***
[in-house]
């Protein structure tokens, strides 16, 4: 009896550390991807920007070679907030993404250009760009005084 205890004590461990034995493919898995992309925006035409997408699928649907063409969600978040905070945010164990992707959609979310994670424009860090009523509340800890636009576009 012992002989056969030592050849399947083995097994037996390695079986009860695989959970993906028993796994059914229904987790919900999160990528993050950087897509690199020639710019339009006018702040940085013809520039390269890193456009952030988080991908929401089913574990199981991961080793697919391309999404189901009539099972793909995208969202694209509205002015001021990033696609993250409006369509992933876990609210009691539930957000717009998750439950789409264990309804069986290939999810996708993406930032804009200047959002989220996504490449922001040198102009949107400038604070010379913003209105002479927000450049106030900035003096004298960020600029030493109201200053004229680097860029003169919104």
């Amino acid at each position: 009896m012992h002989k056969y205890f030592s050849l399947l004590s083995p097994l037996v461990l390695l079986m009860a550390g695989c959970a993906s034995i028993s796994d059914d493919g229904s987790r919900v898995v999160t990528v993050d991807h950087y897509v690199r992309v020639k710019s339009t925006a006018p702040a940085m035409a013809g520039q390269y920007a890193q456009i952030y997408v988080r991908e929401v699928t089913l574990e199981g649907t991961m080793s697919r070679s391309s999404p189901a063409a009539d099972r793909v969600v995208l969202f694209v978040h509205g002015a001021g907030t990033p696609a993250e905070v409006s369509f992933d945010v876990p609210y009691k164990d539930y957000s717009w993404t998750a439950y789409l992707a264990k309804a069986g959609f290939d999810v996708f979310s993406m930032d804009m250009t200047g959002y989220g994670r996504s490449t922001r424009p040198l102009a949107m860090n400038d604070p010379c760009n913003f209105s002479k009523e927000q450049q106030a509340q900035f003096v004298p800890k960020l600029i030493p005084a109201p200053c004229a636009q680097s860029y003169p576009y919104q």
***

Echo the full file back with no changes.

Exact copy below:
[in-house]
């Protein structure tokens, strides 16, 4: 009896550390991807920007070679907030993404250009760009005084 205890004590461990034995493919898995992309925006035409997408699928649907063409969600978040905070945010164990992707959609979310994670424009860090009523509340800890636009576009 012992002989056969030592050849399947083995097994037996390695079986009860695989959970993906028993796994059914229904987790919900999160990528993050950087897509690199020639710019339009006018702040940085013809520039390269890193456009952030988080991908929401089913574990199981991961080793697919391309999404189901009539099972793909995208969202694209509205002015001021990033696609993250409006369509992933876990609210009691539930957000717009998750439950789409264990309804069986290939999810996708993406930032804009200047959002989220996504490449922001040198102009949107400038604070010379913003209105002479927000450049106030900035003096004298960020600029030493109201200053004229680097860029003169919104």
């Amino acid at each position: 009896m012992h002989k056969y205890f030592s050849l399947l004590s083995p097994l037996v461990l390695l079986m009860a550390g695989c959970a993906s034995i028993s796994d059914d493919g229904s987790r919900v898995v999160t990528v993050d991807h950087y897509v690199r992309v020639k710019s339009t925006a006018p702040a940085m035409a013809g520039q390269y920007a890193q456009i952030y997408v988080r991908e929401v699928t089913l574990e199981g649907t991961m080793s697919r070679s391309s999404p189901a063409a009539d099972r793909v969600v995208l969202f694209v978040h509205g002015a001021g907030t990033p696609a993250e905070v409006s369509f992933d945010v876990p609210y009691k164990d539930y957000s717009w993404t998750a439950y789409l992707a264990k309804a069986g959609f290939d999810v996708f979310s993406m930032d804009m250009t200047g959002y989220g994670r996504s490449t922001r424009p040198l102009a949107m860090n400038d604070p010379c760009n913003f209105s002479k009523e927000q450049q106030a509340q900035f003096v004298p800890k960020l600029i030493p005084a109201p200053c004229a636009q680097s860029y003169p576009y919104q």